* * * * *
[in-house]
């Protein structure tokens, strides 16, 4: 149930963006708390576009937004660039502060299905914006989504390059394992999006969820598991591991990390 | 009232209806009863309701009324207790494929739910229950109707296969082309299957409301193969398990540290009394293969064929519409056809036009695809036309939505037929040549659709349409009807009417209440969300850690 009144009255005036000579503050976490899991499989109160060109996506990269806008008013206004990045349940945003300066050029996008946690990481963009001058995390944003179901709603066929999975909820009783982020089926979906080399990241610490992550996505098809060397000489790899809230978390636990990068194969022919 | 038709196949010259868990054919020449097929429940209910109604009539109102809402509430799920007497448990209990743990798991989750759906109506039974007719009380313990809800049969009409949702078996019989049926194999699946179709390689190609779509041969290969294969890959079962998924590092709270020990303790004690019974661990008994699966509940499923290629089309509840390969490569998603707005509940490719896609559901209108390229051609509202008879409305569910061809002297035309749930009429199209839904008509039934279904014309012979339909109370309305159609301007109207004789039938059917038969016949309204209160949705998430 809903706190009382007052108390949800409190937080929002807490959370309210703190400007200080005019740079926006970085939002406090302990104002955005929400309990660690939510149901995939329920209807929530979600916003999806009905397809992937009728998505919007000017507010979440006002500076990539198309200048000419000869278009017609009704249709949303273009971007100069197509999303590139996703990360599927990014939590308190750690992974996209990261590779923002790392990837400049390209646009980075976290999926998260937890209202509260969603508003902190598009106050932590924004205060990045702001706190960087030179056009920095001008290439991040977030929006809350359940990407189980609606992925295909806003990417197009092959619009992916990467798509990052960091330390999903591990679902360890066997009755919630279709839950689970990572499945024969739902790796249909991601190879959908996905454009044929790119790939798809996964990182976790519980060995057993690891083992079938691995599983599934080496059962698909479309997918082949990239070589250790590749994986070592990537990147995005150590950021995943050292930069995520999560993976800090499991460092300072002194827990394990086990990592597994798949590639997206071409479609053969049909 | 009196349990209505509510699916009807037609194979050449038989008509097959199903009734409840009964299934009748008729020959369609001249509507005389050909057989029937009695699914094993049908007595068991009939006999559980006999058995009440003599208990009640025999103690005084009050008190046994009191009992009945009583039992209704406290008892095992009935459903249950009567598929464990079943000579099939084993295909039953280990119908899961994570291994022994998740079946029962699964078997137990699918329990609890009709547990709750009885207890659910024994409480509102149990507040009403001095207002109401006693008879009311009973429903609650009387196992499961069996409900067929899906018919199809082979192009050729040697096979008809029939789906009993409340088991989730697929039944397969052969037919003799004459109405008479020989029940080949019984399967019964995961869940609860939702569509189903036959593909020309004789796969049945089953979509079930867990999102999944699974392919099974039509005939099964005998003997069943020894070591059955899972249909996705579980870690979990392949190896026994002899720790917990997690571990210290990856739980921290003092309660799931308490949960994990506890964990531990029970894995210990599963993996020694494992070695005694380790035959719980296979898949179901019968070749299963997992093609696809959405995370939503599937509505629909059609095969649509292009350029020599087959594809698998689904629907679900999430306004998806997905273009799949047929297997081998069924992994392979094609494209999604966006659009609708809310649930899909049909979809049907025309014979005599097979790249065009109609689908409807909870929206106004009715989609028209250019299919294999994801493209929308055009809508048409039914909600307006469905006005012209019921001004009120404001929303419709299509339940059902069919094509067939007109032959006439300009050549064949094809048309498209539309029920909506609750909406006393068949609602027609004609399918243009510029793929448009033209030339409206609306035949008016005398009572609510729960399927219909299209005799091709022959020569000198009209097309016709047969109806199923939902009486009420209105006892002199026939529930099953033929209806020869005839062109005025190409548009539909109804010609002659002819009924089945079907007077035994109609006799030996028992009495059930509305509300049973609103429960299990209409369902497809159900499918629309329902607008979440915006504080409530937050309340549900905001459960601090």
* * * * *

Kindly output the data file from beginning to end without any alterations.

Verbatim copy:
[in-house]
């Protein structure tokens, strides 16, 4: 149930963006708390576009937004660039502060299905914006989504390059394992999006969820598991591991990390 | 009232209806009863309701009324207790494929739910229950109707296969082309299957409301193969398990540290009394293969064929519409056809036009695809036309939505037929040549659709349409009807009417209440969300850690 009144009255005036000579503050976490899991499989109160060109996506990269806008008013206004990045349940945003300066050029996008946690990481963009001058995390944003179901709603066929999975909820009783982020089926979906080399990241610490992550996505098809060397000489790899809230978390636990990068194969022919 | 038709196949010259868990054919020449097929429940209910109604009539109102809402509430799920007497448990209990743990798991989750759906109506039974007719009380313990809800049969009409949702078996019989049926194999699946179709390689190609779509041969290969294969890959079962998924590092709270020990303790004690019974661990008994699966509940499923290629089309509840390969490569998603707005509940490719896609559901209108390229051609509202008879409305569910061809002297035309749930009429199209839904008509039934279904014309012979339909109370309305159609301007109207004789039938059917038969016949309204209160949705998430 809903706190009382007052108390949800409190937080929002807490959370309210703190400007200080005019740079926006970085939002406090302990104002955005929400309990660690939510149901995939329920209807929530979600916003999806009905397809992937009728998505919007000017507010979440006002500076990539198309200048000419000869278009017609009704249709949303273009971007100069197509999303590139996703990360599927990014939590308190750690992974996209990261590779923002790392990837400049390209646009980075976290999926998260937890209202509260969603508003902190598009106050932590924004205060990045702001706190960087030179056009920095001008290439991040977030929006809350359940990407189980609606992925295909806003990417197009092959619009992916990467798509990052960091330390999903591990679902360890066997009755919630279709839950689970990572499945024969739902790796249909991601190879959908996905454009044929790119790939798809996964990182976790519980060995057993690891083992079938691995599983599934080496059962698909479309997918082949990239070589250790590749994986070592990537990147995005150590950021995943050292930069995520999560993976800090499991460092300072002194827990394990086990990592597994798949590639997206071409479609053969049909 | 009196349990209505509510699916009807037609194979050449038989008509097959199903009734409840009964299934009748008729020959369609001249509507005389050909057989029937009695699914094993049908007595068991009939006999559980006999058995009440003599208990009640025999103690005084009050008190046994009191009992009945009583039992209704406290008892095992009935459903249950009567598929464990079943000579099939084993295909039953280990119908899961994570291994022994998740079946029962699964078997137990699918329990609890009709547990709750009885207890659910024994409480509102149990507040009403001095207002109401006693008879009311009973429903609650009387196992499961069996409900067929899906018919199809082979192009050729040697096979008809029939789906009993409340088991989730697929039944397969052969037919003799004459109405008479020989029940080949019984399967019964995961869940609860939702569509189903036959593909020309004789796969049945089953979509079930867990999102999944699974392919099974039509005939099964005998003997069943020894070591059955899972249909996705579980870690979990392949190896026994002899720790917990997690571990210290990856739980921290003092309660799931308490949960994990506890964990531990029970894995210990599963993996020694494992070695005694380790035959719980296979898949179901019968070749299963997992093609696809959405995370939503599937509505629909059609095969649509292009350029020599087959594809698998689904629907679900999430306004998806997905273009799949047929297997081998069924992994392979094609494209999604966006659009609708809310649930899909049909979809049907025309014979005599097979790249065009109609689908409807909870929206106004009715989609028209250019299919294999994801493209929308055009809508048409039914909600307006469905006005012209019921001004009120404001929303419709299509339940059902069919094509067939007109032959006439300009050549064949094809048309498209539309029920909506609750909406006393068949609602027609004609399918243009510029793929448009033209030339409206609306035949008016005398009572609510729960399927219909299209005799091709022959020569000198009209097309016709047969109806199923939902009486009420209105006892002199026939529930099953033929209806020869005839062109005025190409548009539909109804010609002659002819009924089945079907007077035994109609006799030996028992009495059930509305509300049973609103429960299990209409369902497809159900499918629309329902607008979440915006504080409530937050309340549900905001459960601090």